Changes in Microsoft behaviour? Old habits die hard
On its most recent issue, The Economist posts a revealing article about Microsoft under Nadella. In particular, it has some harsh observations about a persistent culture that has also infected its cloud business:
Up to now Microsoft let customers use its software on dedicated servers run by AWS or any cloud provider under a practice called “bring your own licence” (BYOL). That freedom enabled easy switching. Of all cloud-based Windows software, 57% runs on AWS; nearly twice as much as on Azure.
Last summer Microsoft did away with BYOL and introduced restrictions for customers wishing to put its software on certain big clouds. If a client wanted to run desktop and server programs on those clouds after October 1st, it would have to buy a new subscription, rather than a one-off licence. Not to offend antitrust rules Microsoft put Azure on its list alongside AWS, GCP and Alibaba Cloud. But it separately offered customers a better deal to move to Azure, offsetting the extra cost.
Competitors and independent experts share their views about these changes:
Amazon said Microsoft was trying to restrict what clouds companies can use. Several neutral observers concur. “Microsoft is taking its arsenal of Windows Server, a massive installed software base, and using it punitively against competitors,” says Raj Bala, Gartner’s main cloud-infrastructure expert and author of its cloud ranking.
It is the antithesis of Mr Nadella’s more open strategy, adds Wes Miller of Directions on Microsoft, a research firm. After all, he had eased Office’s move to non-Windows devices such as Apple’s iPad. “Satya wants to make people think he’s different, but he’s old-school Microsoft, just with a little softer exterior,” sums up an executive at a rival.
Sorry, but you made your choice
It is no surprise then that existing customers regret the strategic choices they made in their cloud adoption strategies. Some fear or even face grave consequences:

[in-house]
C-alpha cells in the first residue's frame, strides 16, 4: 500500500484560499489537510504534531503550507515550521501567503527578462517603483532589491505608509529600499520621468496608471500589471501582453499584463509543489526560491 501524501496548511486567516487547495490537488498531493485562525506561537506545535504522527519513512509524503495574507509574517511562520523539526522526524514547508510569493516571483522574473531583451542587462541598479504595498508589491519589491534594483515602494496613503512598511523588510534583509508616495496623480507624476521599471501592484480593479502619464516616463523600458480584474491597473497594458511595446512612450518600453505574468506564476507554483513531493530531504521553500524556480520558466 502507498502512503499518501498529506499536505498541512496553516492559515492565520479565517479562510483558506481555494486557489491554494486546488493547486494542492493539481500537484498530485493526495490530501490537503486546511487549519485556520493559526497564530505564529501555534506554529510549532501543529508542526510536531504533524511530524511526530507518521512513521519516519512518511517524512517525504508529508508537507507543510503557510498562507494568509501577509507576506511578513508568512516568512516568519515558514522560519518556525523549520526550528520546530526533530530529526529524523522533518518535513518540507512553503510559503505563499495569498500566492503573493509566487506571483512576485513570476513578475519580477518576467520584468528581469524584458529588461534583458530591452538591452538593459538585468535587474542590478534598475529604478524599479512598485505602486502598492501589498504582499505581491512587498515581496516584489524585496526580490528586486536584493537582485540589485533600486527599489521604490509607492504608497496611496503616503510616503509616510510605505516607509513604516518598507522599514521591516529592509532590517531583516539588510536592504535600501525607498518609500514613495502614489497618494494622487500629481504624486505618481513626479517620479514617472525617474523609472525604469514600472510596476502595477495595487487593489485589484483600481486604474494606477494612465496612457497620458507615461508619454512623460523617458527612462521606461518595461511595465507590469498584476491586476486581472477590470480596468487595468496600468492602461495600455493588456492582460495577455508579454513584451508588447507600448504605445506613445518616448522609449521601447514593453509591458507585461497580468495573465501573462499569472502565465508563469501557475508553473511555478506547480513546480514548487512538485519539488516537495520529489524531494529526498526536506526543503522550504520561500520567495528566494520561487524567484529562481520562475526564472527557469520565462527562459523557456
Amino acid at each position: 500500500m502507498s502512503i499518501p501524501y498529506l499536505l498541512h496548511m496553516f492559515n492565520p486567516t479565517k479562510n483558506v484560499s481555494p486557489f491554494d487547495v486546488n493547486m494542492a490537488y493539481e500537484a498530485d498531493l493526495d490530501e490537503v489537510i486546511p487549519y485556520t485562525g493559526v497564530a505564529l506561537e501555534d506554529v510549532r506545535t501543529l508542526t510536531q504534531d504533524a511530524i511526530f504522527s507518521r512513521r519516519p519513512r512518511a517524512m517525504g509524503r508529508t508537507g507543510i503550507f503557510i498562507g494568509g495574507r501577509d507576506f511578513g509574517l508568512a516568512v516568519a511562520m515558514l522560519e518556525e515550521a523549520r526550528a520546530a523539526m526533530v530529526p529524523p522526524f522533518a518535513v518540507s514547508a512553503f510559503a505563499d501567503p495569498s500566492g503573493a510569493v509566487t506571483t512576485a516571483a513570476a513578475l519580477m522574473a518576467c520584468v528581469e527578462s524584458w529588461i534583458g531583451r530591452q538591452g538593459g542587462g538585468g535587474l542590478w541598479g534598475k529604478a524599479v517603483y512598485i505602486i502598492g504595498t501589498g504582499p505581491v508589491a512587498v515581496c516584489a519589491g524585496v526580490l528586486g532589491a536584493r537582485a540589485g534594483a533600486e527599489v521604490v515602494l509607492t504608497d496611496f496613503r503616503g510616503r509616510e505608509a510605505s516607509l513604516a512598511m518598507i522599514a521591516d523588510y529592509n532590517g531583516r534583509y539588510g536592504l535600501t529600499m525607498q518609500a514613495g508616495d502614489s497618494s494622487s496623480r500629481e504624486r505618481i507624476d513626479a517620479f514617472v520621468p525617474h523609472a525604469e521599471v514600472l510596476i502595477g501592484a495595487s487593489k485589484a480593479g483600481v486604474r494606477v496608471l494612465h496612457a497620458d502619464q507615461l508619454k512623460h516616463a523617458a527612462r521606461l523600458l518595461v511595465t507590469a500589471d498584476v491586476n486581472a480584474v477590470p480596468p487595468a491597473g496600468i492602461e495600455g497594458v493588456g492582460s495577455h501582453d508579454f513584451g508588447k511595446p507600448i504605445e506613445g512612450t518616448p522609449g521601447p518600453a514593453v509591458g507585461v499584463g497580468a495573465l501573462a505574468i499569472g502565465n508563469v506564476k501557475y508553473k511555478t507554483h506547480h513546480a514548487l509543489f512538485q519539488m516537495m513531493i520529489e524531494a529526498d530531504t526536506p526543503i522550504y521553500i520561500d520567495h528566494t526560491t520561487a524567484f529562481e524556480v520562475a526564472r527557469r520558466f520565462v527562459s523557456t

Since the licensing changes went into effect Gartner has received several hundred inquiries about them. An executive from a Fortune 500 health-care company that had picked AWS as its cloud provider says that the new rules meant an extra annual cost of $100m, forcing the firm to slow down its transition to the cloud.
“They are writing licence terms to get customers to believe their only choice is Azure,” complains a vice-president of a medium-sized firm in Wisconsin that felt forced to switch from AWS. “There is no law against it but it removes choice,” he adds. An IT chief at another midwestern firm likens the new rules to a long lease on a car where “the lessor says you can only use Chevron gas, not BP or Exxon”.
Two of these three customers are set on writing Microsoft software out of their stacks over time.
Choose wisely, when you shift to the cloud
Azure is like a rocket, its fuel being the massive Windows installed base. It uses this fuel to move customers to Azure. Then it will lock them into a new web of complex dependencies, ever changing bundling practices and license terms. However massive this fuel tank is, it is finite and the rocket will run out of fuel at some point. Because this approach is not the way to build a lasting relationship based on trust. However, you can trust that this leopard will never change its spots.
Read more about Microsoft’s spots in our blog post on “Covid-19 vaccine & side effects in software — and how to avoid them“
Are you interested to discover how we can help you (re)evaluate certain options when shifting to the cloud? Get in touch and send us a message.